The philosophy Kall Kwik’s commitment to quality and excellence underpins the business’s entire culture. Given that the company has high standards for it franchisees, the franchisor expect them to demand advisory excellence, superb training and marketing tools as well as high-quality products and services in return. Kall Kwik wants new franchisees to care about the success of their clients and be determined to play their part in achieving the Kall Kwik vision. However, the franchisor thinks the most important thing is that new franchisees are passionate about the business, the clients and success.
DETAILS: Investment level: £50,000 + VAT + Shop fit Business type: Print, design and marketing services Franchise contact: Emma Downes Kall Kwik Unit 2, Cartwright Court, Cartwright Way, Forest Business Park, Bardon, Coalville, Leicestershire, LE67 1UE Tel: 01530 513300 Email: firstname.lastname@example.org Web: www.kallkwik.co.uk
elitefranchise | December 2016
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The problem with late payments With the franchising sector in such a healthy state, itâ€™s important that we donâ€™t let debtors derail businesses and cause terminal cashflow problems BY Mark Scott, director of franchise development, Natwest
December 2016 | elitefranchise
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recent survey by the bfa and NatWest revealed that franchising as a sector has much to be optimistic about. Many of the most familiar names on the high street are franchises, although consumers may not always know it. Franchises in the UK generate around £15.1bn a year and over the past decade, the number of people employed in the industry has increased by 70% to 621,000 while its contribution to the economy has grown by 46%. But even the fastestgrowing and most successful franchises can get tripped over by the chronic problem of late payments. While the industry remains buoyant, there is a worrying trend of late payments that’s taking its toll on some franchises.
The scale of the problem At NatWest, we’ve seen first-hand the knock-on effect that late payments can have on some of our franchisee customers. The inability to pay employees and suppliers can lead to an increase in financial stress. Whether your turnover is £2m or £25m, being owed money can put a strain on your supply chain, force you to lay off staff, cut back on growth or acquisitions and even create a culture where you have to write off payments on a regular basis. Late payments can strangle the growth of small businesses in particular, cutting off the supply of funds that enable a business to progress and develop. And even for larger companies that have their own finance teams, the problem of late payments can still have a massive effect. When a business doesn’t get paid, it can have a huge knock-on effect and cause serious financial problems. And while the presence of cashflow issues may seem to indicate that a business is struggling, the opposite is often true. That’s because as a franchise grows and looks to expand, the money it needs to pay for work in progress also increases. These overheads are funded by income from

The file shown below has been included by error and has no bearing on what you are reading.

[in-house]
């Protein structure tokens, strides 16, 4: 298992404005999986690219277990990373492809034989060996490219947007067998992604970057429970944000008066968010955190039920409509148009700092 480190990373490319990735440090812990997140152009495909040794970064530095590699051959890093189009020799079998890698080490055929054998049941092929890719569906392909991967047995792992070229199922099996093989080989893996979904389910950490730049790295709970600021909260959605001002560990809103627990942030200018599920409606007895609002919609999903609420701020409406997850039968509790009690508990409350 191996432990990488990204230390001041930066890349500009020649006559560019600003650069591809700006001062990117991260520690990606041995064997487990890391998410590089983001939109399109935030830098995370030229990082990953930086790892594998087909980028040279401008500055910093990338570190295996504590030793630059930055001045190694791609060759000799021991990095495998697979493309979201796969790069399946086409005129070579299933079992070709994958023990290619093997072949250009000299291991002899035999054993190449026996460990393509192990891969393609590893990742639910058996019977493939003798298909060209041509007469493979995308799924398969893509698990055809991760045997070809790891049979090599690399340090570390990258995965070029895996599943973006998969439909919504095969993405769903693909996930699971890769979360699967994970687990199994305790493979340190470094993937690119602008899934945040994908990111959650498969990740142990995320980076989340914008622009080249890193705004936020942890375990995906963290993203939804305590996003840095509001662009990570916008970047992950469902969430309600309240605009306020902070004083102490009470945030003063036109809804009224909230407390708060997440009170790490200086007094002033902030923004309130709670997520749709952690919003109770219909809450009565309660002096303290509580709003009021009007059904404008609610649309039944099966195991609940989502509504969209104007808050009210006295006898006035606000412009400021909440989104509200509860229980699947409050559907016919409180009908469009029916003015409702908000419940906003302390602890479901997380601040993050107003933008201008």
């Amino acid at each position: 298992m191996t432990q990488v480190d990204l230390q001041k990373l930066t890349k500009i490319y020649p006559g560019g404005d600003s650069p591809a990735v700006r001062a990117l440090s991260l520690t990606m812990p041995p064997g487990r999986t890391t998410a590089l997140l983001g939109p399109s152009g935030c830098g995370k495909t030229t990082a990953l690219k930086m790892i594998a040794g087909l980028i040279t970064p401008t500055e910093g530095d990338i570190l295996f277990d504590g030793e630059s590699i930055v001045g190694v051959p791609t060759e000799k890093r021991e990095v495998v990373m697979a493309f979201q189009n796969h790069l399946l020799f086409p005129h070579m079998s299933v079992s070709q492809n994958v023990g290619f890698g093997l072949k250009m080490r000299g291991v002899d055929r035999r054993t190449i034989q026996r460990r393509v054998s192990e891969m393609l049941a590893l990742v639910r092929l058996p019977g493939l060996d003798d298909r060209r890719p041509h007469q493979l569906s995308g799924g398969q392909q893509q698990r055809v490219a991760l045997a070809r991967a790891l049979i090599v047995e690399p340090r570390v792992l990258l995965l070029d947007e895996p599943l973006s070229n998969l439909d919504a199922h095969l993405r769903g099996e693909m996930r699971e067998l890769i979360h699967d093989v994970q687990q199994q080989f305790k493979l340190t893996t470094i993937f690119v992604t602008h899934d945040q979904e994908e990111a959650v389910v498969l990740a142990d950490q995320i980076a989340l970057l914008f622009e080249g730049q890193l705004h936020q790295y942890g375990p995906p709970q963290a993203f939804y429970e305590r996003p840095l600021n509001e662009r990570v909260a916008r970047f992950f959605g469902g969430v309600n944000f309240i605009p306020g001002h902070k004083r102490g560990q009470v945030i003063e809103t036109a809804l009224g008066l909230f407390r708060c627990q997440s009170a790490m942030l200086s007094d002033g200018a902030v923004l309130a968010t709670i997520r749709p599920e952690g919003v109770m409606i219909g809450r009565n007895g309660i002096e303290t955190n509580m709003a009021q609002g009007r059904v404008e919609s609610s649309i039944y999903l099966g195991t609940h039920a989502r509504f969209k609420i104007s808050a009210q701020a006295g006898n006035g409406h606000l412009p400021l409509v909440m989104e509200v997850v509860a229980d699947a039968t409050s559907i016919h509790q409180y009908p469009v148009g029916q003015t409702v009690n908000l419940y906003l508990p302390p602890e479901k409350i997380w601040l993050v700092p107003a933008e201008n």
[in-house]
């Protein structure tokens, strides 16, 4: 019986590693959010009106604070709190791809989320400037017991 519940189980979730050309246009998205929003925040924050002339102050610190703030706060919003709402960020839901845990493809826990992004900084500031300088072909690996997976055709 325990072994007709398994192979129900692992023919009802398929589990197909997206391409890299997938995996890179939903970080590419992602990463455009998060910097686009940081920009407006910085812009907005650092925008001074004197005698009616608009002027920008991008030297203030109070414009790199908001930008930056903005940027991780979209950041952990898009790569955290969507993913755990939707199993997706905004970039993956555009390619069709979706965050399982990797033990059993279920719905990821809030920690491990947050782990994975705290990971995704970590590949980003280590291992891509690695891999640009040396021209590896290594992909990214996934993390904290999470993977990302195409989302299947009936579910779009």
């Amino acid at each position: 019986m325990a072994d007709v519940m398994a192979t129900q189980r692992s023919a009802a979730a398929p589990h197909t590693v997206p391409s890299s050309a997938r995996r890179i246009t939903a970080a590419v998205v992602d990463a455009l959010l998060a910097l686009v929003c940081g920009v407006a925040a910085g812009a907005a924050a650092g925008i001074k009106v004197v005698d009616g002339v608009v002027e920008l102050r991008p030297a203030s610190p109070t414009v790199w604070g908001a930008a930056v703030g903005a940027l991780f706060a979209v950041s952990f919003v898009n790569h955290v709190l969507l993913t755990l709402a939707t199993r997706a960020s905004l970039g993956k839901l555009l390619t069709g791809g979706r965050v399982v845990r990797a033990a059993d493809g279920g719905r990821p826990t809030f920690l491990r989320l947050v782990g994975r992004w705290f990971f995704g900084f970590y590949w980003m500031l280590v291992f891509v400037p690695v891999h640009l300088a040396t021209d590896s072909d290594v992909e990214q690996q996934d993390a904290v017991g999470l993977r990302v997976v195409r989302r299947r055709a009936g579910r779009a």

previous jobs or suppliers, so late payments can hinder a firm’s ability to flourish. Several reports also paint a concerning picture. A study by Ormsby Street, the fintech startup, revealed that the average time taken to pay a supplier among a list of 20 major retailers they looked at was 45 days beyond terms. Furthermore, the Federation of Small Businesses (FSB) has found just how severe late payments can be. Of the small businesses they studied, 37% had run into cashflow difficulties, 30% had turned to an overdraft to tide them over and 20% said late payments have hit their profits. And for some, the stress was too much and their business went under. The FSB also found that in 2014, if it weren’t for payments being tardy, 50,000 business deaths could have been avoided. This would have added £2.5bn to the UK economy – a not insignificant sum. The road to recovery? The amount owed in late payments to businesses back in 2008 was £18.6bn. But since then, the figure has spiralled to around £40bn, which is why the new Enterprise Bill was announced in the Queen’s speech in 2015. Under the voluntary Prompt Payment Code, businesses are encouraged to pay debts within 30 days as standard, with a 60-day maximum limit. Part of this was the appointment of a small business commissioner to tackle late payments who can name and shame companies that persistently fail to pay on time. With these measures,
Late payments can strangle the growth of small businesses in particular 50
elitefranchise | December 2016
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It isn’t enough to send an invoice and wait for a response and payment – you need to apply pressure on those who just aren’t coughing up the problem is expected to improve sooner rather than later. But while action on the part of government is welcome, franchises also need to be proactive to protect themselves. It isn’t enough to send an invoice and wait for a response and payment – you need to apply pressure on those who just aren’t coughing up, while remaining tactful and polite so no bridges are burned. And when you are chasing payment, ensure you’re contacting someone in a position to take action at the customer’s accounts office. Also bear in mind that emails can be easily ignored: a conversation is more likely to result in success when chasing late payment. Experience helps too: over time, the people working in your accounts department will develop relationships with their counterparts and figure out